Daisy’s Trip

Daisy’s Trip

From A 6th Bowl of Chicken Soup for the Soul

Daisy’s Trip

Daisy stood on Abe’s lap in the front of his faded blue truck. She licked his face. His fingers were buried in her neck.

“I’ve never seen Pop so happy,” said Peter Galan, Abe Galan’s son. “Since Mom passed away, that dog has been his life.”

And vice versa, evidently. Ten-year-old Daisy just completed Modesto’s version of The Incredible Journey, a tracking so amazing even dog experts marvel.

“Daisy tracked her master four miles to a place she had never been before, over a route that her master never walked.” It defied logic, but that didn’t mean a dog couldn’t do it.”

Daisy yaps. She’s half Chihuahua. She’s a soprano.

The journey began last Friday, when Daisy watched Abe’s children drive away with her master. They took him to Memorial Medical Center, where he was to undergo cancer surgery.

Another car came and carted Daisy to the house where Rachel, Abe’s daughter, lived. Daisy was supposed to stay with Rachel while Abe was away.

No one filled Daisy in on the plan.

The first night she never slept. She paced the floor and whined.

The second night, Rachel let Daisy sleep in the yard. Daisy spent the night digging. She tunneled out before dawn.

Rachel called all of the brothers and sisters at six-thirty in the morning and said, “My God, Daisy is gone.”

The extended Galan clan gathered at Rachel’s home and fanned out like soldiers.

They walked every step of the neighborhood, taping posters to all the poles. They scoured the street where their dad lived. They knew it would kill him if he lost that dog.

Darkness fell, and still no sign of Daisy.

Meanwhile, Memorial staff was mesmerized by a stray dog. Daisy just sat there by the emergency entrance, and every time the doors opened she’d run in. Someone would chase her out, and she’d turn around and run back in. For hours she did this, starting before dawn.

Employees considered calling the pound, like they do with other strays. But Daisy was different. She was clearly looking for someone. She even made it into the main hallway and was sniffing at the doors.

Paramedic Nina Torres took her to dispatch, where Lou Menton and her partner LaVonda Barker soothed her with a blanket and a Wendy’s hamburger. Then she just curled and slept.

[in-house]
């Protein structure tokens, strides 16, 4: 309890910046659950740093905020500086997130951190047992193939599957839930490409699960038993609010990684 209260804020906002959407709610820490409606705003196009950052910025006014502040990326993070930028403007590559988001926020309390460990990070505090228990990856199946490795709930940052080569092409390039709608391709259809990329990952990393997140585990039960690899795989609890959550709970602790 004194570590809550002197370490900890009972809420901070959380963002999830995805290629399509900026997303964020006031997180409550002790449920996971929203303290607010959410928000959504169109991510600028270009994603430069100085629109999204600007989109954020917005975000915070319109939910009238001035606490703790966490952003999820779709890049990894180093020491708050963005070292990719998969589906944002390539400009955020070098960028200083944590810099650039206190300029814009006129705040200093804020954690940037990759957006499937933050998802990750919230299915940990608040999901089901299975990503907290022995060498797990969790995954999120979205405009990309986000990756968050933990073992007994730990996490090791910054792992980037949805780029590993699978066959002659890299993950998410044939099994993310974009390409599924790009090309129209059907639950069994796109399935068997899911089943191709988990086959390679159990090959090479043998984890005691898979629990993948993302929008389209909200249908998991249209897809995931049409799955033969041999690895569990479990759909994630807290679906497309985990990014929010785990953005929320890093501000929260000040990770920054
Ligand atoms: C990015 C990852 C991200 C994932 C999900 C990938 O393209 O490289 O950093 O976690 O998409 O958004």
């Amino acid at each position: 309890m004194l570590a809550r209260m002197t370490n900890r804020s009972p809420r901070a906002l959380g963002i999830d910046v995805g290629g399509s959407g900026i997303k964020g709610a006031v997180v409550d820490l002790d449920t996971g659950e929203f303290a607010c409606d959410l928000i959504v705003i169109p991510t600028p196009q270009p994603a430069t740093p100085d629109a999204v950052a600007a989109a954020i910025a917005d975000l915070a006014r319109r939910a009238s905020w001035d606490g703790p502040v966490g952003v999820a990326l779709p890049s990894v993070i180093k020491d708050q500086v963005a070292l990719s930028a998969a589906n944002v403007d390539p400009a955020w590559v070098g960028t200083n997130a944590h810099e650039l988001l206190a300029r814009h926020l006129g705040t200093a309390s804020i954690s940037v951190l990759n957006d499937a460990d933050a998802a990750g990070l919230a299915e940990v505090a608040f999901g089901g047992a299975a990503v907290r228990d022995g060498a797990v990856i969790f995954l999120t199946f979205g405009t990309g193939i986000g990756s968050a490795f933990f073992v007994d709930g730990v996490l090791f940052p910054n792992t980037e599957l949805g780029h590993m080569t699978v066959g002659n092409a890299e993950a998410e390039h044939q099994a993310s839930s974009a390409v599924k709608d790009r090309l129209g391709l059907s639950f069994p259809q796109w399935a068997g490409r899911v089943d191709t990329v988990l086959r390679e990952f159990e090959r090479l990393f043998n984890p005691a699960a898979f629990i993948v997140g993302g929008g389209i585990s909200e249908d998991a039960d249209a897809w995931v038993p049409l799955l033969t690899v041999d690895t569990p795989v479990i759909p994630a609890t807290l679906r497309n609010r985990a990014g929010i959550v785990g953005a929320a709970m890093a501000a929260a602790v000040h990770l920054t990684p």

Dispatch tried to page the master. “Will the owners of a light tan dog please come to security. . . .”

By six-thirty that night, another one of Abe’s daughters —Chris Hackler—made the long walk down Memorial’s hall to tell Dad the bad news.

He was coming home the next day. They had to let him know about Daisy. He went nuts when they told him. He tried to get out of bed to go look for her himself.”

Chris went out into the hall to compose herself and (as is her fashion) began telling her tale to whoever would listen. Good thing because a woman overheard her and said, “Hey, they’ve been paging all day for the owner of a lost dog.”

The woman went with Chris to call security, who called dispatch, who called the dog “Daisy” to see if it was a match.

Her ears shot right up.

A security guard told Chris she couldn’t bring a dog into the hospital, “but if I don’t see you do it, I guess there’s nothing I can do about it.”

Chris wrapped Daisy in a blanket and carried her infant-style into the elevator. A man in the lift tapped her on the shoulder: “Pardon me. Your baby’s tail is showing.”

Chris told everyone on the elevator the Daisy saga, so everyone on the elevator had to get off with her and watch the reunion. Twenty people were in the hall when Chris handed Abe the bundle: “Dad, I have something for you.”

Daisy popped out like a showgirl.

Abe let out a yell, and Daisy started barking. The rest of them were crying like babies.

When Abe was well enough to return home, Daisy’s new friends gathered outside to bid them adieu. “We like it when things here at the hospital end happy,” Torres said as she planted a big kiss on Daisy’s wet nose.

Abe turned to the crowd outside his truck and waves.

Daisy licked her chops and beams. Birds gotta fly, fish gotta swim and Daisy had done found her man.

Diane Nelson

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